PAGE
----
Morals, Ethics and Friendship
Dear Margo: I have a close friend I’ve known for 10 years, and every Friday night we get together for Shabbat with other good friends and family. He has gone through some difficult times over the years, losing a very long-term relationship and his beautiful home. We have all been there for him, emotionally and financially. Our Friday night group is a wonderful support system we’ve all relied on over the years.
Recently, the DEA (Drug Enforcement Agency) broke down his front door, ransacked his place and then hauled him off to jail. It turns out that he is accused of being part of a Methamphetamine trafficking ring they’ve been monitoring for the past two years. He was released on bail after a few days and is awaiting trial. He has not denied what he is accused of, but doesn’t seem to think it should interfere with our friendship. I am shocked that he may be involved in something so onerous and harmful. I hate the thought of abandoning him and our long friendship, but I fear that my association with him may put my reputation and even my job in jeopardy. What should I do? — On the Horns of a Dilemma
Dear On: This is, indeed, a hard call. Friends stand by friends, hell or high water. In this case, however, the high water is a destructive criminal activity. The fact that he has not denied it (to the friends) suggests the charge is true. I’m not sure how his difficulty could have any impact on your livelihood, but if it does, then you will have to get out your emotional scale and balance all the factors.
Then, too, some people have very strong feelings about people who deal drugs, and I am one of them. I think there are times when a good friend forfeits a relationship when the other person has gone beyond what he deems acceptable. From the sound of things, you did not have this information before the DEA entered the picture, so I guess I would tell you to put the friendship on ice until after the trial. That verdict will determine the outcome. — Margo, unhappily
Other People’s Actions Are Not Your Failure
Dear Margo: My son and daughter-in-law are newly separated and heading for a divorce. They are trying to get along for my grandson’s sake. My son told me last night that when they were expecting a second baby two years ago, they terminated the pregnancy for a couple of reasons. My daughter-in-law wanted the baby, but my son pushed for an abortion. I’m absolutely devastated; I can’t look my son in the face. I am Catholic, and abortion goes against everything I believe. And my son told me not to tell anyone! I feel I’ve failed as a mother. I am so heartbroken that I want to die. — Grieving Grandmother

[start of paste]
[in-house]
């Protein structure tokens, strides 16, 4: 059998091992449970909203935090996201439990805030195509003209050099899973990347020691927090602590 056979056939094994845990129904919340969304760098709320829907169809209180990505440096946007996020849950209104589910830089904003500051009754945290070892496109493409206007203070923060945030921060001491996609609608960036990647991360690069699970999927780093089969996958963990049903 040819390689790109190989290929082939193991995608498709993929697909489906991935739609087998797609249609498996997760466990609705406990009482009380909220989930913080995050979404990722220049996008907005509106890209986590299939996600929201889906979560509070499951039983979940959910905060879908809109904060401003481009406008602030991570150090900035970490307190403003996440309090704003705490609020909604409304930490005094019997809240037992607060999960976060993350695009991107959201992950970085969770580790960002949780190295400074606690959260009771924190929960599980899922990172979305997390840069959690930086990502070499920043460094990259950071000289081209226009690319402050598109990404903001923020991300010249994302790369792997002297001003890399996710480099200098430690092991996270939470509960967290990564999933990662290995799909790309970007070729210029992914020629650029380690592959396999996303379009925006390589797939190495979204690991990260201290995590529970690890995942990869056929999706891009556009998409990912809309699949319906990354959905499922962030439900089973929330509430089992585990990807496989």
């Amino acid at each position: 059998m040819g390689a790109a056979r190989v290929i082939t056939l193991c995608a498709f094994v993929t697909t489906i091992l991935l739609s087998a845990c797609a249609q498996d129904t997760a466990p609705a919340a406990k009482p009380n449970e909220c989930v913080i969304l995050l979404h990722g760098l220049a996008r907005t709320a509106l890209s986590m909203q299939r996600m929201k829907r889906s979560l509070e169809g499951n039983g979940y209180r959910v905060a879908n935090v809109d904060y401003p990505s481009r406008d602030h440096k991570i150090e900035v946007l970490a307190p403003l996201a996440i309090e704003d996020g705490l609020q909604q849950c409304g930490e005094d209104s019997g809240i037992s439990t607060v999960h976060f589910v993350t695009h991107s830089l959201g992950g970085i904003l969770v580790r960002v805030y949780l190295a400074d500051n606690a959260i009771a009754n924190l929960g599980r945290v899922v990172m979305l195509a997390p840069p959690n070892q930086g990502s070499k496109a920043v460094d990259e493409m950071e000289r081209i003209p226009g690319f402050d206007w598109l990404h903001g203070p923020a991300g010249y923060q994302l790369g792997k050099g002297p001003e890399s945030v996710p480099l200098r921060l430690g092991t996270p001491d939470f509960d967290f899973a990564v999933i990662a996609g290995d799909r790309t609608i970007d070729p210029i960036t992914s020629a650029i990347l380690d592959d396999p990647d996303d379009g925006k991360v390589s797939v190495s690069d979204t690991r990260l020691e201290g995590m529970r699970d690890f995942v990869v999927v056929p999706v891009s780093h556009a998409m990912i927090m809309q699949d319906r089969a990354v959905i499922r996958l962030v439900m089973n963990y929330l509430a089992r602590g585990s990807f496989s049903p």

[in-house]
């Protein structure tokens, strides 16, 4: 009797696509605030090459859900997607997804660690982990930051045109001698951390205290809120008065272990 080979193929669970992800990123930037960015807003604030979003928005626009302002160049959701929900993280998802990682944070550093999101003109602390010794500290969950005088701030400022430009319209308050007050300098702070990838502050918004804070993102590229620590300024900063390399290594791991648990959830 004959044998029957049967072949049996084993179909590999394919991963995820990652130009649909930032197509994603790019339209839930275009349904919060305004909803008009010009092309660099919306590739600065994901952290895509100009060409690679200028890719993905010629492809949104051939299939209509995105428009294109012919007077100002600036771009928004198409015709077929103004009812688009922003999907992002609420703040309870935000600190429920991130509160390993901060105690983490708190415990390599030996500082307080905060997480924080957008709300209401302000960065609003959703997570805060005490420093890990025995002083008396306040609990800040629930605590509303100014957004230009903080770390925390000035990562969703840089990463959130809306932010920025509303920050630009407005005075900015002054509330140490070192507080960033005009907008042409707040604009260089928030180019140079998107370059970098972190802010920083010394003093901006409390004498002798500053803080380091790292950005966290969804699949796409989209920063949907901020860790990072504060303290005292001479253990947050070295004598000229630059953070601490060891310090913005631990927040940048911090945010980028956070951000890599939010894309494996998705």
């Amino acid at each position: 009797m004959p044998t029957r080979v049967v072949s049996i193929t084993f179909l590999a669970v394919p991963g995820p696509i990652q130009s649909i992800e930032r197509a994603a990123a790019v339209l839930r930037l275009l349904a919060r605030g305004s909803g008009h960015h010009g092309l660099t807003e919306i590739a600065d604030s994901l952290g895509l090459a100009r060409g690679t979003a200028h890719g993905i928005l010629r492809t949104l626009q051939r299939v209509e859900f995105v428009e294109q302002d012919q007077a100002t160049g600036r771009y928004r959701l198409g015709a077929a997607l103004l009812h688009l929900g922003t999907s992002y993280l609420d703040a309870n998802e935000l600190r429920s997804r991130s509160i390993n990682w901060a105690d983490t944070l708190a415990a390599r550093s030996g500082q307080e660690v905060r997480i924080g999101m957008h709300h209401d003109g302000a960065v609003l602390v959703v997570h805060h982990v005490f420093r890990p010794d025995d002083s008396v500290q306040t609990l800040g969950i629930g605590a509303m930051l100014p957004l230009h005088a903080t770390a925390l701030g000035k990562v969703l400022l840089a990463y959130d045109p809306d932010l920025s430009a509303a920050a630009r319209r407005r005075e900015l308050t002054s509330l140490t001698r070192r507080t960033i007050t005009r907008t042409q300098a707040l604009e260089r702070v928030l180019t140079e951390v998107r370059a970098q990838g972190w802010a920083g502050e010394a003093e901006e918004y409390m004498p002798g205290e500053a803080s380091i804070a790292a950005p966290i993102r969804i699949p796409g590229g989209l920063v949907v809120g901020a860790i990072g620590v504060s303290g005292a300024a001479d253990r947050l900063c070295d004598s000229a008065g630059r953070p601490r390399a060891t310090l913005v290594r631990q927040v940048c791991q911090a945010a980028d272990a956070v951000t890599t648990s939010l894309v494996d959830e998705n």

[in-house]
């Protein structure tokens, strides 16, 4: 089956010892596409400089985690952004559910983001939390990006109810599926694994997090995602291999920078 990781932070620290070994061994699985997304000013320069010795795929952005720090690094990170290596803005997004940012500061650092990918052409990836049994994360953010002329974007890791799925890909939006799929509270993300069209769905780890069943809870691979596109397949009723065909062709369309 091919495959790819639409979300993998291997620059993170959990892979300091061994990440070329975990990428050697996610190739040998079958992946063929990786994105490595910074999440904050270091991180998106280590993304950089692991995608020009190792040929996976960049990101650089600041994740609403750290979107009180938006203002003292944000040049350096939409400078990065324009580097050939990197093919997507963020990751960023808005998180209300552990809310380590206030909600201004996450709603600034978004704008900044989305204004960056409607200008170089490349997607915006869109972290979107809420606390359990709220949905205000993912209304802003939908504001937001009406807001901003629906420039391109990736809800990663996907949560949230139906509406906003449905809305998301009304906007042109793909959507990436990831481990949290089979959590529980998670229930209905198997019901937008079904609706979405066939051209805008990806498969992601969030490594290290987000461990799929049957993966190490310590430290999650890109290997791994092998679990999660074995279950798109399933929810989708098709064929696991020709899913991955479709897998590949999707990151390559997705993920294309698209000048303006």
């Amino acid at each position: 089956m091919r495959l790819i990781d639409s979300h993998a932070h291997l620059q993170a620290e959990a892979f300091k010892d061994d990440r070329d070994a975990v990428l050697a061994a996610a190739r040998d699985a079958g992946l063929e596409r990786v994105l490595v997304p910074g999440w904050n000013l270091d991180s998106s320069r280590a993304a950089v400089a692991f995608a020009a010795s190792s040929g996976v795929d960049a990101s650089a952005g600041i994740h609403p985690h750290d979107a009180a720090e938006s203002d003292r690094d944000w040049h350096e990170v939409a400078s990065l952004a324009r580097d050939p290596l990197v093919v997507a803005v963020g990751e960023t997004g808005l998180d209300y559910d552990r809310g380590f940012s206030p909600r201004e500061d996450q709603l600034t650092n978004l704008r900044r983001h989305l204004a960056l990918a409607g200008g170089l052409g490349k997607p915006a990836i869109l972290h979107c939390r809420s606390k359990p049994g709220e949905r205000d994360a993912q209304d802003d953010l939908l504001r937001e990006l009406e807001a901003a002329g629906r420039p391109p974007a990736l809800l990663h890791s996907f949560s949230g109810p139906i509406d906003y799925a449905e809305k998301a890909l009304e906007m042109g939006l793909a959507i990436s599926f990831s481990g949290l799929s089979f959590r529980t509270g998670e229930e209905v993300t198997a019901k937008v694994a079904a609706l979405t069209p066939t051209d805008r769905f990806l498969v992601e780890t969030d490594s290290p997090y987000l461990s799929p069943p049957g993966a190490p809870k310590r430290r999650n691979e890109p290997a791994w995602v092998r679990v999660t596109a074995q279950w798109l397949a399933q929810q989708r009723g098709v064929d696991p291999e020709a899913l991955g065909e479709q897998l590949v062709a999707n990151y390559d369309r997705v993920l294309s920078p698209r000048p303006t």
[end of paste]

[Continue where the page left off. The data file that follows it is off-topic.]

Dear Grieve: I don’t understand why your son wanted you to have that information at this late date, but there you are. He is clearly a lapsed Catholic; whereas, he has to know you take your Catholicism seriously. The bottom line, however, is that it is the parents’ decision about whether or not to have a child.
My guess is they sensed, at the time, that the marriage was unraveling, and they didn’t feel they wanted to bring another baby into the world. You in no way failed as a mother. In fact, this has nothing to do with you. I hope you can arrive at an understanding of the situation in this light. I think any person of faith must allow others to live life as they see fit. I suggest you concentrate on your grandson during what has to be a confusing time for him. And I would look forward, not back. Forgiveness does not change the past, but it does enlarge the future. — Margo, understandingly
Dear Margo is written by Margo Howard, Ann Landers’ daughter. All letters must be sent via e-mail to firstname.lastname@example.org. Due to a high volume of e-mail, not all letters will be answered.
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